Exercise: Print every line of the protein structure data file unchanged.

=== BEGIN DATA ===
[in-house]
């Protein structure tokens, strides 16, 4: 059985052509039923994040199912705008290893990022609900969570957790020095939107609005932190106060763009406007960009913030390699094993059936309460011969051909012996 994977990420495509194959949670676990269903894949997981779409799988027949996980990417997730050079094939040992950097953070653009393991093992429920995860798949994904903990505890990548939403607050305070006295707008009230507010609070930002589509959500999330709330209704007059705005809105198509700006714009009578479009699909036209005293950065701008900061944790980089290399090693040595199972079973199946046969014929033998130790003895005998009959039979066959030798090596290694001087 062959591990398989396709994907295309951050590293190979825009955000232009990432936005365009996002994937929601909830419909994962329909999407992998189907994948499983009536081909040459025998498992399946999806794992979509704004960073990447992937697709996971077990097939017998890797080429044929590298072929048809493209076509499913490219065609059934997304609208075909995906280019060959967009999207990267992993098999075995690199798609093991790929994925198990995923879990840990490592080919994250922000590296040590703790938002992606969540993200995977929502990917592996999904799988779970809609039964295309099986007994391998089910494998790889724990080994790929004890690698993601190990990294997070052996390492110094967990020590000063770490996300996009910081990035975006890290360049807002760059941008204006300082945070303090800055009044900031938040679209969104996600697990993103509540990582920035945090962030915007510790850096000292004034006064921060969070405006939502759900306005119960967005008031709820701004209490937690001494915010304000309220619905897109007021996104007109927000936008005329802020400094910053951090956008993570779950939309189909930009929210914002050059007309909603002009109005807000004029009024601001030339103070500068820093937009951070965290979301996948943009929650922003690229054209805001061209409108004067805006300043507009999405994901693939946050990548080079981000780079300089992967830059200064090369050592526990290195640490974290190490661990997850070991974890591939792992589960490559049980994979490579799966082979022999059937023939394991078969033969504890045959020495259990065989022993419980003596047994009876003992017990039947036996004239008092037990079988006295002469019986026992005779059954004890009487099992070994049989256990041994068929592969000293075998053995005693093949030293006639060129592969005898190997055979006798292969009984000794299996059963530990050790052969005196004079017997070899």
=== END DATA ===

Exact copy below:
[in-house]
């Protein structure tokens, strides 16, 4: 059985052509039923994040199912705008290893990022609900969570957790020095939107609005932190106060763009406007960009913030390699094993059936309460011969051909012996 994977990420495509194959949670676990269903894949997981779409799988027949996980990417997730050079094939040992950097953070653009393991093992429920995860798949994904903990505890990548939403607050305070006295707008009230507010609070930002589509959500999330709330209704007059705005809105198509700006714009009578479009699909036209005293950065701008900061944790980089290399090693040595199972079973199946046969014929033998130790003895005998009959039979066959030798090596290694001087 062959591990398989396709994907295309951050590293190979825009955000232009990432936005365009996002994937929601909830419909994962329909999407992998189907994948499983009536081909040459025998498992399946999806794992979509704004960073990447992937697709996971077990097939017998890797080429044929590298072929048809493209076509499913490219065609059934997304609208075909995906280019060959967009999207990267992993098999075995690199798609093991790929994925198990995923879990840990490592080919994250922000590296040590703790938002992606969540993200995977929502990917592996999904799988779970809609039964295309099986007994391998089910494998790889724990080994790929004890690698993601190990990294997070052996390492110094967990020590000063770490996300996009910081990035975006890290360049807002760059941008204006300082945070303090800055009044900031938040679209969104996600697990993103509540990582920035945090962030915007510790850096000292004034006064921060969070405006939502759900306005119960967005008031709820701004209490937690001494915010304000309220619905897109007021996104007109927000936008005329802020400094910053951090956008993570779950939309189909930009929210914002050059007309909603002009109005807000004029009024601001030339103070500068820093937009951070965290979301996948943009929650922003690229054209805001061209409108004067805006300043507009999405994901693939946050990548080079981000780079300089992967830059200064090369050592526990290195640490974290190490661990997850070991974890591939792992589960490559049980994979490579799966082979022999059937023939394991078969033969504890045959020495259990065989022993419980003596047994009876003992017990039947036996004239008092037990079988006295002469019986026992005779059954004890009487099992070994049989256990041994068929592969000293075998053995005693093949030293006639060129592969005898190997055979006798292969009984000794299996059963530990050790052969005196004079017997070899």